‘Change is in the air’
Scott Boyle | Friday, October 10, 2014
Change is in the air. I see the signs of fall beginning to speckle the horizon. The wind and the air feel different, crisp in the mornings and softer in the evenings. I love this air. It danced playfully over my face as I drove with the windows down just an evening ago.
The stickiness of summer is fading away. The humid summer days are now distant memories, replaced by the knowledge that I will be able to re-sort the top drawer of my dresser for easy sweater access.
Above all, I enjoy seeing the leaves on the trees change. They remind me of some of my fondest memories, those times when I would drive with my parents down the main street by our house in the fall. The reds, oranges and yellows of oak and maple leaves would dance and flurry to the ground around us. And my imagination always danced along with them as I couldn’t help but wonder to myself how much fun it must be to dance on the wind.
But then I would wonder why the trees had to lose their leaves. Although I loved the sight, I could not imagine why the trees would let them go, especially since they were so pretty. Why did things have to change? Why couldn’t the weather be like this all the time?
Change is in the air. This is a concept I thought about again just today as one of my high school students stopped by my office. The flow of the year had not afforded us the opportunity to chat, and I was eager to hear about her year, especially now that the first quarter already was drawing to a close.
Although I didn’t expect it, change was in the air with her too. Something was different. She looked about the same as she did her sophomore year, but as the conversation went on, it became clear that not much else remained of the silly, goofy sophomore girl that I now saw sitting before me as a junior.
As she sat in my office, she seemed not only more relaxed but also more serious and introspective. I wondered to myself if I had changed this much in between my sophomore and junior year of high school. She updated me on her family life, her soccer season and her life at school.
All of a sudden, however, the topic switched to the future. She mentioned to me that she wanted to go to Purdue. Then, she dove into the deep end: “I don’t know what to do with my life!”
And I responded not with an answer, but another question: “What do you want to make a commitment to?”
I thought more about her statement later. Was she talking about a specific job? I’ve realized that my life cannot be defined by any titles I’ve earned or jobs I’ve held. I’ve learned that a title or a job can be given to anybody, but it’s what I do with it that really defines me and makes a difference.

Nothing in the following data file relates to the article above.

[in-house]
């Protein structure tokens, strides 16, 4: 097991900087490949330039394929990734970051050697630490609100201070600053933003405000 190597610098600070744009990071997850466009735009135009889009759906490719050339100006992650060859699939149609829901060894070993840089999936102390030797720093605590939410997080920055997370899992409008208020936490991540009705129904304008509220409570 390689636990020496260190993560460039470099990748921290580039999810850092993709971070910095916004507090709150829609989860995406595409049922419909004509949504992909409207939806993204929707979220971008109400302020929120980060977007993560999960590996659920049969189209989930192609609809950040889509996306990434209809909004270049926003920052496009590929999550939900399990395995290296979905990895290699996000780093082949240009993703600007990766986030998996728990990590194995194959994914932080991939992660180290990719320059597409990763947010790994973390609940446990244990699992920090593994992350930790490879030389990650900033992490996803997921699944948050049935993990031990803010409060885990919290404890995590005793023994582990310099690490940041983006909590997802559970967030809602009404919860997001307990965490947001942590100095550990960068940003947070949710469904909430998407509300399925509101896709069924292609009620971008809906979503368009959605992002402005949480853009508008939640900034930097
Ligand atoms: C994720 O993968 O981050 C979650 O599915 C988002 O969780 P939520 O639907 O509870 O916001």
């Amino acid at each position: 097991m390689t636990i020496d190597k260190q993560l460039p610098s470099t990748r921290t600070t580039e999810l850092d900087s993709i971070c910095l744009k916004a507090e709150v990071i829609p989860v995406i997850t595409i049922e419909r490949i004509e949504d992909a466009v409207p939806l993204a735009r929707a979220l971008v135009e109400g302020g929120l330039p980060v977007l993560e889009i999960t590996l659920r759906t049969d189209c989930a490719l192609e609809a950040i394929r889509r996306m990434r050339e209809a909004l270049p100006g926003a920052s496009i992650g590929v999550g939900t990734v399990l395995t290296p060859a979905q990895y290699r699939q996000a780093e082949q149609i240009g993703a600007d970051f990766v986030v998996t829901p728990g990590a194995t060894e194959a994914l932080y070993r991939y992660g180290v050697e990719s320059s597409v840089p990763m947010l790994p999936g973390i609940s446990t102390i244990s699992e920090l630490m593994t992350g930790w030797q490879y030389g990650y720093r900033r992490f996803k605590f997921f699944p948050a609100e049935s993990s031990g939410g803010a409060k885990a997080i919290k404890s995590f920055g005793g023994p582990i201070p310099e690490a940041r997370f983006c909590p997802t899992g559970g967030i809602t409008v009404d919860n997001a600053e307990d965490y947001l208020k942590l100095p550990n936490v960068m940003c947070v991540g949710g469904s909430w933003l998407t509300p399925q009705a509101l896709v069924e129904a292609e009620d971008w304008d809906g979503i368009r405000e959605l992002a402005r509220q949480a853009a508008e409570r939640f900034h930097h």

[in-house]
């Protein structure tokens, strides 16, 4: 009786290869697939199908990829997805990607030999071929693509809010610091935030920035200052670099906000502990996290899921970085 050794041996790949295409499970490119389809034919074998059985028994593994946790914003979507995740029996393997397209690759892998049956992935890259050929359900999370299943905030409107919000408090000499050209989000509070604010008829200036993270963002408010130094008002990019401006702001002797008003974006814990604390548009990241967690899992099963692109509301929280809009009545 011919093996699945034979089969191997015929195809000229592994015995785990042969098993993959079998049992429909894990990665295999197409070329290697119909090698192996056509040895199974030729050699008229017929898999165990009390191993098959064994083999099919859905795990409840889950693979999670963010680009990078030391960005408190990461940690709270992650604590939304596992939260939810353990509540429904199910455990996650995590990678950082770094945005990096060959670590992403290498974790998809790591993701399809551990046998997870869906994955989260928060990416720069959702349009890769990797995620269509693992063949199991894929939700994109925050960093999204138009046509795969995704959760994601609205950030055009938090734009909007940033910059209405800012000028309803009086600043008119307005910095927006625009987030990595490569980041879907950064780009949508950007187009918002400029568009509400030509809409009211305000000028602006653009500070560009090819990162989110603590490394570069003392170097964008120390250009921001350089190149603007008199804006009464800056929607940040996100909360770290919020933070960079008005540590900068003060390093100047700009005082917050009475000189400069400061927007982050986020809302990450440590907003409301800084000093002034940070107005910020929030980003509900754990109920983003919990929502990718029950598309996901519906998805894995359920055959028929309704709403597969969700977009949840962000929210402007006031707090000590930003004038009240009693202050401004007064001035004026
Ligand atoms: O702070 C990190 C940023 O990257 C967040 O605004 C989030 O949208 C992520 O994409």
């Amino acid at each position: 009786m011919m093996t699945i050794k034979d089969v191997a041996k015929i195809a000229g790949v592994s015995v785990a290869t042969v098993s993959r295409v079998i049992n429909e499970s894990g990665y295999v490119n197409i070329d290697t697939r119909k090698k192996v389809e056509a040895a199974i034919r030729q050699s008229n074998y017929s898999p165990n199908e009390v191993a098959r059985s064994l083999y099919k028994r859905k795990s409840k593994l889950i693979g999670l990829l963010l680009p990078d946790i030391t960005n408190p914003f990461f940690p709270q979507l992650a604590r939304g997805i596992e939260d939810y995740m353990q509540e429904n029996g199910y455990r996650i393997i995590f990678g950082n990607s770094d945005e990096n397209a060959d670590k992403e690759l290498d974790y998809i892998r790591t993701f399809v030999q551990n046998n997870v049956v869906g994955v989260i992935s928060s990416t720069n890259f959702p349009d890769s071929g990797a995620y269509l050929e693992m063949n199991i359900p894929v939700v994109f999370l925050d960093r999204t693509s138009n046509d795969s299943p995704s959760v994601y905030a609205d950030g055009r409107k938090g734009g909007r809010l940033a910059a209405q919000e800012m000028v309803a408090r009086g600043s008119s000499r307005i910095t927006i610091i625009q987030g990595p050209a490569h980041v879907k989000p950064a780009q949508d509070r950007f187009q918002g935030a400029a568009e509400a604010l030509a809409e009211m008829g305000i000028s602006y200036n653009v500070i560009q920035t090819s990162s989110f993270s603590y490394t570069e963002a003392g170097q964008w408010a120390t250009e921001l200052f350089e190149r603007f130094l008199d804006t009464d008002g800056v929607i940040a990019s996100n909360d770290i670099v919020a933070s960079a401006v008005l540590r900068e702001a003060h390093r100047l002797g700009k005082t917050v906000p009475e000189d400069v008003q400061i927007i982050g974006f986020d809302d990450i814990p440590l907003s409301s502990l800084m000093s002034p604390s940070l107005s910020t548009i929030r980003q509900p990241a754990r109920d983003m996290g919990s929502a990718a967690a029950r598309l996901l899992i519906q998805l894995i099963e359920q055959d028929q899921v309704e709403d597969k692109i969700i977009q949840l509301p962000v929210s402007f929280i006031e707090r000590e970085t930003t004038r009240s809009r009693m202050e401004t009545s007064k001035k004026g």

Right now, I am a campus minister. To be the best campus minister I can be, I spend time with my students. I make the time when they step into my office to put down what I am doing to talk to them. After all, they are my work.
But I’m their work too. The gift of their stories and vulnerability has shaped me and changed me.
It has made me realize that I’ve found what I want to do. What I do doesn’t hinge on a place, but on a commitment — to give and receive love.
Change is always in the air. Jobs may come and go, and our locations may change, but it is God’s loving hand that steadies us and shows us the way. Think about what gets you excited to get out of bed in the morning. That’s probably God’s compass speaking to you.
God’s compass for me lies in knowing that when I am able to give and receive love, I am most who God wants me to be.
And I’m willing to bet the excitement and joy of that commitment may help you to weather stormy changes too. Excitement and joy never have to be limited by job descriptions, only by the extent of our imaginations and willingness to give ourselves to love.
I never could have imagined that I would land at a high school, but, sure enough, God has led me to a community that helps me see love each and every day.
Commit to love, and you’ll have found the path of your life. Of course, there are no immediate answers, only the promise that with love we are always oriented toward our final destination, beatitude and the Kingdom of Heaven.
What could be better than that?
The views expressed in this column are those of the author and not necessarily those of The Observer.